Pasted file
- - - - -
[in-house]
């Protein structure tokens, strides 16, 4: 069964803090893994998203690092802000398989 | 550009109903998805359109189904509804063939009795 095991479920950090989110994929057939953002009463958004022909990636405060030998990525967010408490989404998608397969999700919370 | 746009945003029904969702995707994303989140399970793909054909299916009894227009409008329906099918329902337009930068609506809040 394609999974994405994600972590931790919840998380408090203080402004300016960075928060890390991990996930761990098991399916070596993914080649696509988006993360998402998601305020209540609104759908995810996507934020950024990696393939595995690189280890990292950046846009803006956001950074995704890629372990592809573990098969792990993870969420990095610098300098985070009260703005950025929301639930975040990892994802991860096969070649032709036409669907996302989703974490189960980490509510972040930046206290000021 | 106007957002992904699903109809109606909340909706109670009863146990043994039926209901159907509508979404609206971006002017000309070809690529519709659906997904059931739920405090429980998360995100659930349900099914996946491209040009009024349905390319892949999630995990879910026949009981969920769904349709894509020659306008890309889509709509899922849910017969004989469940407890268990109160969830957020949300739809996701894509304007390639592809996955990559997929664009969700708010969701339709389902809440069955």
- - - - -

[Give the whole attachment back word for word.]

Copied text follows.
[in-house]
């Protein structure tokens, strides 16, 4: 069964803090893994998203690092802000398989 | 550009109903998805359109189904509804063939009795 095991479920950090989110994929057939953002009463958004022909990636405060030998990525967010408490989404998608397969999700919370 | 746009945003029904969702995707994303989140399970793909054909299916009894227009409008329906099918329902337009930068609506809040 394609999974994405994600972590931790919840998380408090203080402004300016960075928060890390991990996930761990098991399916070596993914080649696509988006993360998402998601305020209540609104759908995810996507934020950024990696393939595995690189280890990292950046846009803006956001950074995704890629372990592809573990098969792990993870969420990095610098300098985070009260703005950025929301639930975040990892994802991860096969070649032709036409669907996302989703974490189960980490509510972040930046206290000021 | 106007957002992904699903109809109606909340909706109670009863146990043994039926209901159907509508979404609206971006002017000309070809690529519709659906997904059931739920405090429980998360995100659930349900099914996946491209040009009024349905390319892949999630995990879910026949009981969920769904349709894509020659306008890309889509709509899922849910017969004989469940407890268990109160969830957020949300739809996701894509304007390639592809996955990559997929664009969700708010969701339709389902809440069955």